Where do we stand with Making Tax Digital for Income Tax?

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Since its inception in 2015, plans for Making Tax Digital for Income Tax (MTD ITSA) have been delayed, reassessed and revised. Though the prospect of moving to a digital system has loomed, some have begun to doubt whether this new scheme with ever materialise.

The government promises that these reforms will reduce the risk of error and fraud, whilst improving people’s financial awareness.

Whether the changes appear in their current form is yet to be seen, but it’s worth being aware of what is proposed to ensure you are prepared. 

From 6 April 2026, people with trading and/or property income over £50,000 per annum will be required to keep digital records of income and expenses, report information quarterly to HMRC and make a final declaration at the end of the year, equivalent to the current Self-Assessment tax return…

From 6 April 2027, those with income (from trading/property) over £30,000 per annum will also need to fulfil these requirements.

If your income (from trading/property) is below these thresholds, you may continue using the traditional Self-Assessment system.

Note: These thresholds concern income, not profit. If you have more than one source of income from trading or property, these must be combined to determine whether you surpass the threshold.

It is currently uncertain how these requirements will apply to jointly held property.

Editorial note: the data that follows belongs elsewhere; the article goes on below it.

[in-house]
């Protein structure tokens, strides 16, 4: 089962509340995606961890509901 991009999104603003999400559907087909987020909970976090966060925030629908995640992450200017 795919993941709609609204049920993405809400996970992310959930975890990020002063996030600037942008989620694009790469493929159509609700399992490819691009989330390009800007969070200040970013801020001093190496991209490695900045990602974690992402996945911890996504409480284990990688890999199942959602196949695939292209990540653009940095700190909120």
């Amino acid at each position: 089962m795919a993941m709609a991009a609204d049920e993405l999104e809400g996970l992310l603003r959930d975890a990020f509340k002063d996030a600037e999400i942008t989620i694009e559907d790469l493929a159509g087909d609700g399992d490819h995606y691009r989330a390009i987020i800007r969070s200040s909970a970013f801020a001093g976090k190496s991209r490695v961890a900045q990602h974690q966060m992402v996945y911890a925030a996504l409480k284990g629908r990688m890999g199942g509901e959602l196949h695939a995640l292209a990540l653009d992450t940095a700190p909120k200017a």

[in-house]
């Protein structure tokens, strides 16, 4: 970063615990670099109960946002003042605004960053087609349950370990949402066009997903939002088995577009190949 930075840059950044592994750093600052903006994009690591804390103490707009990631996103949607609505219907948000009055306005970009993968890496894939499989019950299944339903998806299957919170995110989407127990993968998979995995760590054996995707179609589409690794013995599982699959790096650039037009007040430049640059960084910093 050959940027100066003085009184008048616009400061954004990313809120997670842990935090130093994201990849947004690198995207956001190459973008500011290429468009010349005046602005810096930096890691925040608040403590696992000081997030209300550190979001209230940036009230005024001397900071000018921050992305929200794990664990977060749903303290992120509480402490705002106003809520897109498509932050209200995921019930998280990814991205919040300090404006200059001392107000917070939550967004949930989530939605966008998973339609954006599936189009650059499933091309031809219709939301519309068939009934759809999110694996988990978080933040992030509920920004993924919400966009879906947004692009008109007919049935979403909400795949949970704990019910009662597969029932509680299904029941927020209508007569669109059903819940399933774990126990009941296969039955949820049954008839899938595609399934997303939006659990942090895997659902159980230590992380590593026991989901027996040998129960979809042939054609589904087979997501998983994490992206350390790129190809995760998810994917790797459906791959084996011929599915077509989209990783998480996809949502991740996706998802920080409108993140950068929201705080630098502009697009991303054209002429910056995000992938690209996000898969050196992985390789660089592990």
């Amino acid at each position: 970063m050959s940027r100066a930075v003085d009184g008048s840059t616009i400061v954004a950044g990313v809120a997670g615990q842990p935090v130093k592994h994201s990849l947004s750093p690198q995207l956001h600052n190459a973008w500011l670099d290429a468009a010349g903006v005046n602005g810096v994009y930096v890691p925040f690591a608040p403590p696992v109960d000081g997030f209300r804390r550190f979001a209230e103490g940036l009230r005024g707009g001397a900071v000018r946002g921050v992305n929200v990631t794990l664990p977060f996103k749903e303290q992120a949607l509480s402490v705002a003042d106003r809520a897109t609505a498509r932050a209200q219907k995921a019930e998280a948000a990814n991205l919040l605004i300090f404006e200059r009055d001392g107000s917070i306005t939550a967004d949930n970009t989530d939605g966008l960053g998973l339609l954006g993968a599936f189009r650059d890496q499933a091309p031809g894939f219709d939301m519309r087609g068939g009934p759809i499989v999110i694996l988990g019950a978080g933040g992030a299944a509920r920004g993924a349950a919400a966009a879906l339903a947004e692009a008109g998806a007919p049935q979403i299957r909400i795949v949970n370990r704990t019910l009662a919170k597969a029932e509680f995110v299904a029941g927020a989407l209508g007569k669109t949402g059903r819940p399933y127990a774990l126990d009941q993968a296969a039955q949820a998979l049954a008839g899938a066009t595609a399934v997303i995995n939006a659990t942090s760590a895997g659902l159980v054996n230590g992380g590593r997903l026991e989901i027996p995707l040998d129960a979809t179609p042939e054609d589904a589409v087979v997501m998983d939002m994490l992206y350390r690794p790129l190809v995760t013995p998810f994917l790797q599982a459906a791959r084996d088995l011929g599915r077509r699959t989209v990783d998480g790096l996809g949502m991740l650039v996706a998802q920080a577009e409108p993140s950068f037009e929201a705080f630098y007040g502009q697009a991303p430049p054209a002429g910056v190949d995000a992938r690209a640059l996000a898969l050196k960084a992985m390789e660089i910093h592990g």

Those affected will need to…

  1. Record each individual transaction (income/expenses) digitally, summaries will not be sufficient.
  2. Submit quarterly reports through ‘MTD compatible software’ that records all income and expenditure. Tax and accounting adjustments do not apply to these reports, unlike a full tax return.
  3. Submit a final declaration after the end of the year to provide detail of all other income, including investments and savings interest, as well as your final business profit/loss, after any tax and accounting adjustments. From this, HMRC can calculate your Income Tax due.

    Note: When keeping your digital records and making your quarterly submissions, each income source (for example from your business and a rental property) must be recorded and reported separately.

    Whilst the deadline of April 2026 (or April 2027) can be taken with a pinch of salt, given the previous pushbacks, we have outlined a few considerations and potential actions you could take to prepare for the arrival of MTD ITSA:

    • Review how you are currently keeping your records. Will this comply with the new digital record keeping requirements?
    • If you have multiple sources of (relevant) income, are you keeping records for each?
    • If you work with an accountant, it might be worth discussing both digital record keeping and the quarterly submissions with them. Whilst you are not required to make tax and accounting adjustments as part of these processes, it could clarify how to manage your data to best effect.
    • It’s currently unclear how quarterly reporting will interact with the changes to basis periods. This is where a business’s accounting period is not aligned with the tax year. For more information on this please read our article. In this situation (and if you have not done this already), it might be preferable to align your year-end with the tax year to reduce complexity.

    How MTD ITSA is going to be rolled out wholesale isn’t entirely certain. For example, knowing what software is going to be applicable (and practical to use) has not yet been fully determined. Consequently, we can only share the information we have with you.

    If you have any questions with regard to this, please get in touch with us and member of our team will do their best to assist you.

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